The whole edifice of an ultra-feminized society and the cries of toxic masculinity have driven a political polarization, wherein masculine men overwhelmingly are the underclass where there are battles of sexual equality in upper-class, cushy jobs. But the lower strata — from tree-lopping, to coal mining, to trash collecting — remains overwhelmingly male.

There’s no scope of displaying emotional fragility for them, as there is in Google’s innovation meetings, for example. This division is evident in voting patterns and will only increase in the future. A vast underclass of Morlocks ruled by a tiny set of Eloi, demanding respect for their “brave vulnerability” as stoicism, is considered taboo in social circles.

It wasn’t like this and shouldn’t be — and not only because it is unnatural and elite-driven. Gallantry and bravery are fundamentally sacrificial. It is not a question of sexuality, race, or sex. It is, however, a question of stoicism and fortitude. An overwhelming number of both men and women can display it. And there are those among the elites who do not.

Royal Navy Cpt. Larry Oates calmly walked away from his expedition camp in the South Pole to his certain death to save his comrades from rationing food 100 years ago. It is William Ernest Henley’s “Invictus.” A Swedish princess quietly served in a hospital. It is the story of thousands of calm and stoic American soldiers, Australian firefighters, Indian health service men, and Italian nurses on the frontlines. And it is the story of Cpt. Tom Moore, one of the last living from a generation that learned to chin-up and look adversity in the eye for God, flag, and country.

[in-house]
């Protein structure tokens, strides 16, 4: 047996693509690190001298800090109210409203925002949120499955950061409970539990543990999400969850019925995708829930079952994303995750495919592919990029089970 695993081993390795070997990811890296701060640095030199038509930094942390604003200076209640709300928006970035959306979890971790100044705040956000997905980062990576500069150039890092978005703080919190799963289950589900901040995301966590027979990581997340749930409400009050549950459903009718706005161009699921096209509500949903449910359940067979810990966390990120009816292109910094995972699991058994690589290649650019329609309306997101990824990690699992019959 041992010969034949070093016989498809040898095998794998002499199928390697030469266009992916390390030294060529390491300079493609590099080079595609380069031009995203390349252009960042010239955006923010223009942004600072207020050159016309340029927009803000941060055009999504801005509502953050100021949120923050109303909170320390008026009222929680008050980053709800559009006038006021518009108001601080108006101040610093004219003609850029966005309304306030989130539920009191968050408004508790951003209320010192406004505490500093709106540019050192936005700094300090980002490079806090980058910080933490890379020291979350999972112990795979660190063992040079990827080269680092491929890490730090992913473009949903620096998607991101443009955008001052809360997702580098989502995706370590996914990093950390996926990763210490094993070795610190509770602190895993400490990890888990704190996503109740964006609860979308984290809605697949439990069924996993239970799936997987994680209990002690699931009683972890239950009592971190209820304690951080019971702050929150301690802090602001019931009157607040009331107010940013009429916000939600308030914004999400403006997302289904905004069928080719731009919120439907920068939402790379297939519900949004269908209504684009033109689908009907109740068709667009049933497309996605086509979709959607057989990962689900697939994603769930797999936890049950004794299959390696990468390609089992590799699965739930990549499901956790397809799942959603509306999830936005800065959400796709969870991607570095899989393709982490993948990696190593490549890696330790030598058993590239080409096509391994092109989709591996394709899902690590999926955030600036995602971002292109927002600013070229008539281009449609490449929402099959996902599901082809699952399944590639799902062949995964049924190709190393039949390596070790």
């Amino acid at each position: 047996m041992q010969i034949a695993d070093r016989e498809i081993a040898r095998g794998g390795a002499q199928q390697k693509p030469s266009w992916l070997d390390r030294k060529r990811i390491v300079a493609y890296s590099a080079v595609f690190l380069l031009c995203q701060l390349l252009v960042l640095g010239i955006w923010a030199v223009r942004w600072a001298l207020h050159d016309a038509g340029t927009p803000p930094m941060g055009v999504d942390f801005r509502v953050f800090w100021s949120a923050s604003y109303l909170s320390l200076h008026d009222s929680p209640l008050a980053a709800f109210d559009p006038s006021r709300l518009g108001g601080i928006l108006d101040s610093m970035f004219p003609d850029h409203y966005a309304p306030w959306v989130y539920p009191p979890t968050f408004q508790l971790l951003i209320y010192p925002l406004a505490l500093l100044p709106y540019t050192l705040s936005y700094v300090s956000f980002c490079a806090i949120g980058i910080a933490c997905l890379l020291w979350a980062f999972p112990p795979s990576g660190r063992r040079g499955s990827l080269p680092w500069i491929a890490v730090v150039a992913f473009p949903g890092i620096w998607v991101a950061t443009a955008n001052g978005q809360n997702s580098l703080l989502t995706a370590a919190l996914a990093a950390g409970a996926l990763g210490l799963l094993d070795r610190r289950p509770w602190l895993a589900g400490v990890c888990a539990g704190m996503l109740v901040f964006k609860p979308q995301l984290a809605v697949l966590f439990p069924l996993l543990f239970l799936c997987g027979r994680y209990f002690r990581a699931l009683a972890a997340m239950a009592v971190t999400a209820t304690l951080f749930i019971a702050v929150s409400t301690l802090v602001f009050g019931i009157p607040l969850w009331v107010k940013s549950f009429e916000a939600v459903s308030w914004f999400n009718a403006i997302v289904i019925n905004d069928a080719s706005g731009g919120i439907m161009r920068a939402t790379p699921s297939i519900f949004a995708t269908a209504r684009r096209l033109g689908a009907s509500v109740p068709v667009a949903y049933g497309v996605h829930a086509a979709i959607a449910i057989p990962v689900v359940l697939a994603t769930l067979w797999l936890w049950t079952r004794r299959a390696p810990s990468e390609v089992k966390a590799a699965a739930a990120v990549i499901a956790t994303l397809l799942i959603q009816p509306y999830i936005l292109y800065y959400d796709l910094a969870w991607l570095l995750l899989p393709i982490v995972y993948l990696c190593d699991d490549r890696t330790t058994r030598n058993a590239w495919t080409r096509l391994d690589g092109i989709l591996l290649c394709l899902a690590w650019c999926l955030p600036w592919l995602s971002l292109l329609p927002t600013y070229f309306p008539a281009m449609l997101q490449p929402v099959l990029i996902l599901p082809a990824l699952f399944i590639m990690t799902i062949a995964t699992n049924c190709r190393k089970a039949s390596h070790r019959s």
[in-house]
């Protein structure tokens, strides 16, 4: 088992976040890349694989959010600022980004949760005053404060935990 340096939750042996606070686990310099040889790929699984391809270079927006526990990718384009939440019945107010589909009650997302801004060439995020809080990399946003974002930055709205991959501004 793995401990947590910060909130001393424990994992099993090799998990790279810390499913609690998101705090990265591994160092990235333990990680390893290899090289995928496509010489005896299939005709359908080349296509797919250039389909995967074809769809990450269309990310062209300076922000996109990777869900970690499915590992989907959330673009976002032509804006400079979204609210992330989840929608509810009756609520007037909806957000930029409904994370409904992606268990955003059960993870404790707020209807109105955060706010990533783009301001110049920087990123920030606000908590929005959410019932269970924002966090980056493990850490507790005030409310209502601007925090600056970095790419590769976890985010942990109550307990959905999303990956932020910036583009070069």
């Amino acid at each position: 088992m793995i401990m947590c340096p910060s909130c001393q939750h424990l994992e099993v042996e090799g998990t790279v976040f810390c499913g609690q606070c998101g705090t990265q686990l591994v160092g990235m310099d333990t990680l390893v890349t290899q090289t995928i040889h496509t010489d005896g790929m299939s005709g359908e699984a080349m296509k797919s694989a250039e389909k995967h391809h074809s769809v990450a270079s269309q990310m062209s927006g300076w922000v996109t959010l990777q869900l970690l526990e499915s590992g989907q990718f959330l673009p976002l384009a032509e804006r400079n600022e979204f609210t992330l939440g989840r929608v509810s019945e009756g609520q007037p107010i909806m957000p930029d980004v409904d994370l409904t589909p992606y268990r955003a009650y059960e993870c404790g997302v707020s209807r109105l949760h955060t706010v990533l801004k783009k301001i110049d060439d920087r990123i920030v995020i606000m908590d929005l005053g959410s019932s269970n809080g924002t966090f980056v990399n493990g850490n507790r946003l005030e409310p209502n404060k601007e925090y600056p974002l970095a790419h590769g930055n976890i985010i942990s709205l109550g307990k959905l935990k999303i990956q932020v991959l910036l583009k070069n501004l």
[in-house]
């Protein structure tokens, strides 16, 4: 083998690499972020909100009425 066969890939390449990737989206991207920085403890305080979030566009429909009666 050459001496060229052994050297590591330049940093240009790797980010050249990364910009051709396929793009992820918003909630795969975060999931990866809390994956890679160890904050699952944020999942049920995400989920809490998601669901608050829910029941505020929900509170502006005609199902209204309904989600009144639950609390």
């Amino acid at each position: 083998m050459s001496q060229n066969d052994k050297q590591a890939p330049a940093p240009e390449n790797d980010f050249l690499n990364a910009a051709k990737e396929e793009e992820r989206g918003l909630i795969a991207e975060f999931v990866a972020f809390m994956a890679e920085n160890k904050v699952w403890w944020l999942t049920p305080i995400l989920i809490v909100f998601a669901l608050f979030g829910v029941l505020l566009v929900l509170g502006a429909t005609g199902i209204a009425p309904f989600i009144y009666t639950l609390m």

Whatever emotions — sympathy? pity? — are attached to weakness and fragility, respect will never be one of them. Humans are not hardwired to respect displays of weakness, mental or physical, something Brian Stelter and Sam Smith are realizing the hard way.

Sumantra Maitra is a doctoral researcher at the University of Nottingham, UK, and a senior contributor to The Federalist. His research is in great power-politics and neorealism. You can find him on Twitter @MrMaitra.